Thursday, 30 August 2012

Kenneth Allsop

Kenneth Allsop
Kenneth Allsop look-alike
There was one of those recurring interviews on BBCR4 this morning about how to get off heroin or methodone addiction. Robert Redford look-alike Kenneth Allsop (pictured above - disregard the difference in hair colour and specs, believe me there is a craggy coolness in common) was a childhood pinup, from his regular appearances on the early evening BBCTV news magazine programme 'Tonight'. As a young journalist in Hertfordshire in the 1960's, I went to interview him in his home near St Albans and was surprised when he mentioned casually that he was addicted to morphine, as a result of continuing pain from the amputation of a leg - a WWII injury. Reading about him now on the web, I realise that he was also a notable writer about the countryside and friend of Henry 'Tarka the Otter ' Williamson. I remember him vividly. The impression I had was of someone whose experience of life so far transcended my own at that time that interviewing him was uphill work, but also a profound indifference to celebrity. Until today, I had buried in memory what I must have known at the time, that he committed suicide in 1973, three years after he had moved to Dorset and five or six years after I met him.

Tuesday, 28 August 2012

Baste in haste

Two yellow tubes

I packed two yellow tubes for my sailing holiday: one is travel wash and one is sun protection factor 20. On the first sunny day I went below, felt in my sponge bag in the dimly-lit cabin and pulled out a yellow tube. How very nice, I thought as I applied the contents liberally to my face and neck: a transparent gel. Far nicer than that other old white sun stuff that makes you look like the teenage member of an African tribe setting off for some initiation rite. It was only the following day that I realised my mistake. The odd thing is that the travel wash actually did seem to prevent me from burning.

Sunday, 26 August 2012


Male orca
Comparative size of human to orca or killer whale
Excitement one day last week at sea in the Minches when a colossal black triangular fin was spotted off the port beam of Provident. It was an orca, circling lazily but purposively in the water. The fin was so large, so black and so regular in outline that to begin with we all wondered if it was some manmade bit of flotsam but no, there was no doubt as we watched - this belonged to something very big and very alive, probably feeding on a shoal of fish. Gannets continued to plummet like stones into the sea around it, presumably confident that they are not tasty enough to be a starter. Other wildlife we spotted included an otter in the bay where we anchored at Vatersay and several endearing harbour seals, particularly one at Barra that genuinely appeared to be seeking eye contact, and another that followed us out of our last anchorage on Thursday, Loch Kentra. We also saw herons, cormorants and other sea birds

Saturday, 25 August 2012

At sea

Provident (Brixham trawler)
Just back from a week away without mobile or internet, sailing from Mallaig on Provident a Brixham trawler. It was brilliant. Lots of sailing, in fact we broke the season's record for least use of the motor. The company was pretty good, too. We ranged in age from Alexander aged 20 in his second year reading maths at Cambridge to Ken aged 83 who was at sea all his working life. There were, most unusually, two mother and son couples on board. Our skipper Ben's mother Hazel now spends most of her year in Australia so this was a way of spending a week with her frighteningly calm and efficient boy. I was brought up to sail accompanied by shouts and alarms. On this trip we actually moored under sail at Vatersay, in the Outer Hebrides, in a bay famous for its white sands, no-one's voice raised above a whisper. The other Mum on board was Alexander's, the ship's cook Anne who kept us supplied with excellent meals whatever the sea. Crossing the Minches westward was quite bumpy but the bacon butties kept coming. All in all, it was a wrench to say goodbye yesterday morning and board the train southward to Glasgow. The floor of my house is still rocking slightly and I am endeavouring to download the pictures I took off my new mobile so far with no success.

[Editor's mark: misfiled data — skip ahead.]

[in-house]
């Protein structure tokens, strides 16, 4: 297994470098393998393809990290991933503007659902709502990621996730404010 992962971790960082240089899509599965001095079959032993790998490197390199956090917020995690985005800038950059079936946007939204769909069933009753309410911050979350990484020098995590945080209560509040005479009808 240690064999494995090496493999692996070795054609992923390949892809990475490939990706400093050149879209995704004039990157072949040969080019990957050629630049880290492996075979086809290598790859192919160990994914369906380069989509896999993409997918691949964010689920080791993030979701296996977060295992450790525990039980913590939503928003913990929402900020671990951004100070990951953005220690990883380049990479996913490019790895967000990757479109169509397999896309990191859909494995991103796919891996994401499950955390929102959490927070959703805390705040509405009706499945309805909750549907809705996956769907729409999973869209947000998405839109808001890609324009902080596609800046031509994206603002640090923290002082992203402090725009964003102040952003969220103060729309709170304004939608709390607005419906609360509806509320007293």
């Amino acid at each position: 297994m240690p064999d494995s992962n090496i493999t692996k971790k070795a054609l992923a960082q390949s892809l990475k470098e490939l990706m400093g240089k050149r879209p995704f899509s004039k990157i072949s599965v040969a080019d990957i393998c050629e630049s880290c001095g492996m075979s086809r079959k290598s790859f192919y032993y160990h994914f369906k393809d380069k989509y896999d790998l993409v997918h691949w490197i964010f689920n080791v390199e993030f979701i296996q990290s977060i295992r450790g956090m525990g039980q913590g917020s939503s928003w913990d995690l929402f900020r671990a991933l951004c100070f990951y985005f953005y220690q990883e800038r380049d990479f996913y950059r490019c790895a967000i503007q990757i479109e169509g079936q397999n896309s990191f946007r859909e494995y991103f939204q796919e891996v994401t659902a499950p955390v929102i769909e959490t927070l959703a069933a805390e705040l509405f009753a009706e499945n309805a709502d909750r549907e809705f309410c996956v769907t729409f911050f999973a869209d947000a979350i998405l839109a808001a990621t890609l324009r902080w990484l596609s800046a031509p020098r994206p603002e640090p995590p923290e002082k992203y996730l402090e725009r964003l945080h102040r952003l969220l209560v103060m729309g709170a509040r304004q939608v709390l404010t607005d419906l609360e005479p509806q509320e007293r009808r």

Thursday, 16 August 2012

Society of Authors in Scotland (SOAiS)

One of the two Sir Chris Hoy gold- painted postboxes in Edinburgh
To Edinburgh yesterday for the AGM of the Society of Authors in Scotland. The room buzzed with the fury of those who by definition do not get out much (we're usually sitting on our own working to meet a deadline). I met a remarkable man, a former vet who started his writing career by publishing books on immunology but is now a world authority on London cutlers (makers of knives) and medals. Talking of knives, our new SOAiS chair is best-selling Scottish crime writer Lin Anderson, founder of the forthcoming 'Bloody Scotland' bonanza in Stirling Sept 14-16, who told me that her next book is set in Cannes where she and her husband have a flat in the old quarter  known as Le Suquet. The Russians love the south of France and have returned in force after a brief 70-year hiatus thanks to the revolution. The Russian language declines like Latin and Greek, and rather sweetly they treat 'Cannes' as a plural word because of the 's' at the end. I was also able to pass on to Lin the fact that in Tsarist times, a train left the south of France every day to take fresh melons and grapes and other Mediterranean produce to the tables of the aristos in St Petersburg. I can thank a London restaurateur for this information. As a child in the 1950's, our regular treat was to be taken to a place called, the Hungaria in Lower Regent St, run by a man who had gone in 1913 to work in St Petersburg, at the premier hotel in those days, The Astoria, and then as the private chef of a prince in the circle of the Grand Duke who murdered Rasputin. His memoir 'The Tavern is My Drum' (a quote from Shakepeare Henry IV)was published by Odhams in 1948, price 12/6d. Moffat Book Events is putting on a crime fiction event next year - see our website for a shocking retro illustration of a blonde with a smoking gun. Wonder who that might be?